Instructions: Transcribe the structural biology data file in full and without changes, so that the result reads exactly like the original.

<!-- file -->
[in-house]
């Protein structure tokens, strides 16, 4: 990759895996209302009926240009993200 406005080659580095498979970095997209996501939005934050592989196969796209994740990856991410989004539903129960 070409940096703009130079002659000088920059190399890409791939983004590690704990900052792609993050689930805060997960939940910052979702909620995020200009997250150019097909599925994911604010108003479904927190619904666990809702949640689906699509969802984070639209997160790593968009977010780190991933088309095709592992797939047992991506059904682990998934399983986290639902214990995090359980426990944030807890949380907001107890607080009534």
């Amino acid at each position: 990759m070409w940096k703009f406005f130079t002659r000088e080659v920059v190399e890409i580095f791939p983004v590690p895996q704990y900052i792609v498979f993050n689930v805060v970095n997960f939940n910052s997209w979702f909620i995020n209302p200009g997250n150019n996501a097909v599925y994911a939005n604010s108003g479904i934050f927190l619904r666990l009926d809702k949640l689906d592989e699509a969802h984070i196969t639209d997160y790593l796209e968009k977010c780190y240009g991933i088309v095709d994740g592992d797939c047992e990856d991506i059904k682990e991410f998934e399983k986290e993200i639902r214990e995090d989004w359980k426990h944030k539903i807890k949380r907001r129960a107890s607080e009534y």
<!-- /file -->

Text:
[in-house]
């Protein structure tokens, strides 16, 4: 990759895996209302009926240009993200 406005080659580095498979970095997209996501939005934050592989196969796209994740990856991410989004539903129960 070409940096703009130079002659000088920059190399890409791939983004590690704990900052792609993050689930805060997960939940910052979702909620995020200009997250150019097909599925994911604010108003479904927190619904666990809702949640689906699509969802984070639209997160790593968009977010780190991933088309095709592992797939047992991506059904682990998934399983986290639902214990995090359980426990944030807890949380907001107890607080009534």
């Amino acid at each position: 990759m070409w940096k703009f406005f130079t002659r000088e080659v920059v190399e890409i580095f791939p983004v590690p895996q704990y900052i792609v498979f993050n689930v805060v970095n997960f939940n910052s997209w979702f909620i995020n209302p200009g997250n150019n996501a097909v599925y994911a939005n604010s108003g479904i934050f927190l619904r666990l009926d809702k949640l689906d592989e699509a969802h984070i196969t639209d997160y790593l796209e968009k977010c780190y240009g991933i088309v095709d994740g592992d797939c047992e990856d991506i059904k682990e991410f998934e399983k986290e993200i639902r214990e995090d989004w359980k426990h944030k539903i807890k949380r907001r129960a107890s607080e009534y």